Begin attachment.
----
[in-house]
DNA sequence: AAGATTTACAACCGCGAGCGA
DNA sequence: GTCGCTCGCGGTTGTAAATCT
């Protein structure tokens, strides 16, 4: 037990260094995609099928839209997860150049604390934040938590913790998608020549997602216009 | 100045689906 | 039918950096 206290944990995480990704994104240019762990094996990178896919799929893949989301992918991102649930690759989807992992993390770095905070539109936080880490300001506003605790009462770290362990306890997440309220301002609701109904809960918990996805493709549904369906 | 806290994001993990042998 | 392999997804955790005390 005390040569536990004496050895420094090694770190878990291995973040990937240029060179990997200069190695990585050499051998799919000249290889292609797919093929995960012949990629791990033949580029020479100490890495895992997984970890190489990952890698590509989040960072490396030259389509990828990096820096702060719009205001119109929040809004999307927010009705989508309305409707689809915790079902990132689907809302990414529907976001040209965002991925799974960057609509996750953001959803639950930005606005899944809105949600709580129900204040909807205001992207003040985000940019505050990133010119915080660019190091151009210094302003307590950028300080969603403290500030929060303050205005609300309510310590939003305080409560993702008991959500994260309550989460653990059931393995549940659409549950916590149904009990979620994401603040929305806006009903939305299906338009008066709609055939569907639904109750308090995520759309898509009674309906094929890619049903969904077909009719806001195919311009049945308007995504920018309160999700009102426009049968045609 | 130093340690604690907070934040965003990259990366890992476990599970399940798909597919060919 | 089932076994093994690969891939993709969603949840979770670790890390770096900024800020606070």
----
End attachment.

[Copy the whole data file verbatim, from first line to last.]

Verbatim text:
[in-house]
DNA sequence: AAGATTTACAACCGCGAGCGA
DNA sequence: GTCGCTCGCGGTTGTAAATCT
């Protein structure tokens, strides 16, 4: 037990260094995609099928839209997860150049604390934040938590913790998608020549997602216009 | 100045689906 | 039918950096 206290944990995480990704994104240019762990094996990178896919799929893949989301992918991102649930690759989807992992993390770095905070539109936080880490300001506003605790009462770290362990306890997440309220301002609701109904809960918990996805493709549904369906 | 806290994001993990042998 | 392999997804955790005390 005390040569536990004496050895420094090694770190878990291995973040990937240029060179990997200069190695990585050499051998799919000249290889292609797919093929995960012949990629791990033949580029020479100490890495895992997984970890190489990952890698590509989040960072490396030259389509990828990096820096702060719009205001119109929040809004999307927010009705989508309305409707689809915790079902990132689907809302990414529907976001040209965002991925799974960057609509996750953001959803639950930005606005899944809105949600709580129900204040909807205001992207003040985000940019505050990133010119915080660019190091151009210094302003307590950028300080969603403290500030929060303050205005609300309510310590939003305080409560993702008991959500994260309550989460653990059931393995549940659409549950916590149904009990979620994401603040929305806006009903939305299906338009008066709609055939569907639904109750308090995520759309898509009674309906094929890619049903969904077909009719806001195919311009049945308007995504920018309160999700009102426009049968045609 | 130093340690604690907070934040965003990259990366890992476990599970399940798909597919060919 | 089932076994093994690969891939993709969603949840979770670790890390770096900024800020606070």